From: Joseph Boyle (Boyle@siebel.com)
Date: Thu Nov 21 2002 - 18:35:39 EST
Changing IE6's Devanagari font from Mangal to Arial Unicode MS breaks reordering on my XP, so it looks like the main issue is presence of OpenType reordering info in the font, and not Uniscribe. Arial Unicode MS does not appear to be an OpenType font. Uniscribe is included with IE 5.0 and greater, and while its use might not be automatic in other software, I assume it is in the browser itself.
This makes it even harder to recommend a single-font solution for displaying Unicode...
From: Gary P. Grosso [mailto:email@example.com]
Sent: Thursday, November 21, 2002 5:35 AM
Subject: RE: Anyone who can write Hindi on the Unicode List?
As this will likely come up in my line of work (tech support and troubleshooting for products which, among other things, export HTML), I would be interested in any more detail/explanation (or pointers to
such) about "using Uniscribe for complex text rendering" and/or why using Arial Unicode MS would cause such a problem, or why using a different font would solve the problem.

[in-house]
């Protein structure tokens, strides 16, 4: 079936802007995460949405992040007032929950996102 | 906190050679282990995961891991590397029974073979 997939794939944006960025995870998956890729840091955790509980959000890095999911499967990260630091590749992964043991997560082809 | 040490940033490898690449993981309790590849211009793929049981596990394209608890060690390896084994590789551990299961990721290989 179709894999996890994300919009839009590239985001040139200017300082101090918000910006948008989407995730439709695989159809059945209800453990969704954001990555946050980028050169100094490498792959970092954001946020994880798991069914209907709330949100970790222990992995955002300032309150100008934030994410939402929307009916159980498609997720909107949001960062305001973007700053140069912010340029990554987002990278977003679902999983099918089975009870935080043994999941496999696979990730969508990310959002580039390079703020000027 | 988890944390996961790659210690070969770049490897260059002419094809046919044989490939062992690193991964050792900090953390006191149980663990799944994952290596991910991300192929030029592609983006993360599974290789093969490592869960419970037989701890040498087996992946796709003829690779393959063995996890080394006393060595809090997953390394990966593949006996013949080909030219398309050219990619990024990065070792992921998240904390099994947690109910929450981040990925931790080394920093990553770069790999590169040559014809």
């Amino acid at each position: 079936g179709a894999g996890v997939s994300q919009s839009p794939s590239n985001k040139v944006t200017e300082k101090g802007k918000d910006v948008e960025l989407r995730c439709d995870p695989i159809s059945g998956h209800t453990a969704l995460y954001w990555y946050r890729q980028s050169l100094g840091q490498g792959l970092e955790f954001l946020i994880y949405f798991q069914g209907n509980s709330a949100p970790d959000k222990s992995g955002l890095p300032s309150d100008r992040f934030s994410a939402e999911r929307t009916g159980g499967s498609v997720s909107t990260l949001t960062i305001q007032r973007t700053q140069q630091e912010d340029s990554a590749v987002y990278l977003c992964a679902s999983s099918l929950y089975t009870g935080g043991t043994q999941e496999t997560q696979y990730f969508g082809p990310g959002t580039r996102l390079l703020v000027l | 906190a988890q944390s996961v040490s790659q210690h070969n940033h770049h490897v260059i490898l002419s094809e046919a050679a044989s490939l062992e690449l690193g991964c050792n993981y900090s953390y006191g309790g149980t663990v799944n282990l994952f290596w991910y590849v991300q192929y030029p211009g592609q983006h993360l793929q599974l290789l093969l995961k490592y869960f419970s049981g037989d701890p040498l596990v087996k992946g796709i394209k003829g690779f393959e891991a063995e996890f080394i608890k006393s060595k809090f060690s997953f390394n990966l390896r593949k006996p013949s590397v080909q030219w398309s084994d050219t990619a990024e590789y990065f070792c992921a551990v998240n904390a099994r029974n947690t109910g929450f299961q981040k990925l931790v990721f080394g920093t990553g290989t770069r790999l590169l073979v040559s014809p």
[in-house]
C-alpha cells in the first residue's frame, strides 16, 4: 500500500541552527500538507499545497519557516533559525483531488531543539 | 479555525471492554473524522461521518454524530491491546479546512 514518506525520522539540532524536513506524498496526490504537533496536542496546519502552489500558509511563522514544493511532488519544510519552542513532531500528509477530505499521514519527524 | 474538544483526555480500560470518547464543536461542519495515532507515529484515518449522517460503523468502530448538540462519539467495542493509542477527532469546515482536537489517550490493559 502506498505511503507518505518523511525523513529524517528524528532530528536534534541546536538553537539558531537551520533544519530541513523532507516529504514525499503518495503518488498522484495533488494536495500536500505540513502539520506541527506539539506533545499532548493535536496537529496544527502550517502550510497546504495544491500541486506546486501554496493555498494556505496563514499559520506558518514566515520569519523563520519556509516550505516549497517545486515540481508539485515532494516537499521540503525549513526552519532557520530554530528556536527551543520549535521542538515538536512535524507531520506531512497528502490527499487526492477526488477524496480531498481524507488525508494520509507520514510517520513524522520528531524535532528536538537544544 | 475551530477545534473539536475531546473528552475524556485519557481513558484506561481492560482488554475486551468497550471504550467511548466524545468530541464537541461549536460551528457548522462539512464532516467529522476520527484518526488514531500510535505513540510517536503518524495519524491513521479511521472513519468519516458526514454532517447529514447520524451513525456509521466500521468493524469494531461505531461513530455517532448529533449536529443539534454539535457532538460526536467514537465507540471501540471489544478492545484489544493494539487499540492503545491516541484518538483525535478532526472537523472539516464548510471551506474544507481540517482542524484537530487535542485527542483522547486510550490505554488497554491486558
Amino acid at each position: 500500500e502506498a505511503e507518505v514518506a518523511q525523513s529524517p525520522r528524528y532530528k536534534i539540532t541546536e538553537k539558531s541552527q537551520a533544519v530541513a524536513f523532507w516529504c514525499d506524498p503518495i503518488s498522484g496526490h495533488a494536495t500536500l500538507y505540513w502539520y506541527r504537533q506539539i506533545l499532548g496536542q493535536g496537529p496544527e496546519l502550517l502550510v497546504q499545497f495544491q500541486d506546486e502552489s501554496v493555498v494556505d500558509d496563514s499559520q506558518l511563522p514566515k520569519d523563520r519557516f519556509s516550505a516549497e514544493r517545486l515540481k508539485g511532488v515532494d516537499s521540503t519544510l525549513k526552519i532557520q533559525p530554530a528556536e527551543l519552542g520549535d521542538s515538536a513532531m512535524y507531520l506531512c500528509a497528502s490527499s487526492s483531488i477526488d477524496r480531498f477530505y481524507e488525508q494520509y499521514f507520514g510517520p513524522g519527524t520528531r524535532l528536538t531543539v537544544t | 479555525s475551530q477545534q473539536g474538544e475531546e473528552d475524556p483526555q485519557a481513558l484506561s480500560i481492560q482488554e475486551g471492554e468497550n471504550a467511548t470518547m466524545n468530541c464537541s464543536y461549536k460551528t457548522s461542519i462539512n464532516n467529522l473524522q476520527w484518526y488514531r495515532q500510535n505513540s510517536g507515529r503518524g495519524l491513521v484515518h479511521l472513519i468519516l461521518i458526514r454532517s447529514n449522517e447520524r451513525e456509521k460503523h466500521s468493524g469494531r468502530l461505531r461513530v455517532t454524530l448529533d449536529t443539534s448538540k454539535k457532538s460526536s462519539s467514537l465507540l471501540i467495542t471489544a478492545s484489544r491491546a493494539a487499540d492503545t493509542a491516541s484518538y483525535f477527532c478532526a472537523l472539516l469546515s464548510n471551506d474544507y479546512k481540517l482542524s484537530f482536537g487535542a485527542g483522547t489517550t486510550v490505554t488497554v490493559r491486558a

I think I'm "hearing" that some combination and/or reordering of glyphs is needed for Hindi, and just having the right characters alone isn't enough... is that on the right track?
At 02:00 AM 11/21/2002 , "Joseph Boyle" <Boyle@siebel.com> wrote:
>The page already has the "corrected" appearance when I view it on IE6 /
>XP, but the incorrect appearance on IE5.5 / NT4. I am guessing that his
>Windows is not using Uniscribe for complex text rendering, either
>because it is an older version like NT4, or because complex script
>support or langauge packs using it are not checked in Regional
At 05:41 PM 11/20/2002 , Andy White wrote:
> > The Unicode office has received this email claiming that our
> > page "What is Unicode in Hindi" is incorrect. Can anyone verify this.
>The Page is correct
>Anirudh Pandya wrote:
> >>... I am
> > > using IE 6 with SP1 installed. I am attaching (an HTML file)
> > > the corrected
> > > spelling of the transliteration of 'Unicode' on the hindi site.
>I think that the problem is that you are viewing the page with the
>ArialUnicode font. To check, in IE select
>Tools/InternetOptions/GeneralTab/Fonts/Devanagari and see what is
>selected. You should be able to view Unicode text in web pages
>correctly on Windows 98 (and I think Win 95) or later, if you also have
>with IE 5 (or later), provided that an appropriate Open Type font is
>also installed. For an example OT font you could try installing Raghu
>available here: http://www.nepali.info/nepali/help.asp
--- Gary Grosso firstname.lastname@example.org Arbortext, Inc. Ann Arbor, MI, USA
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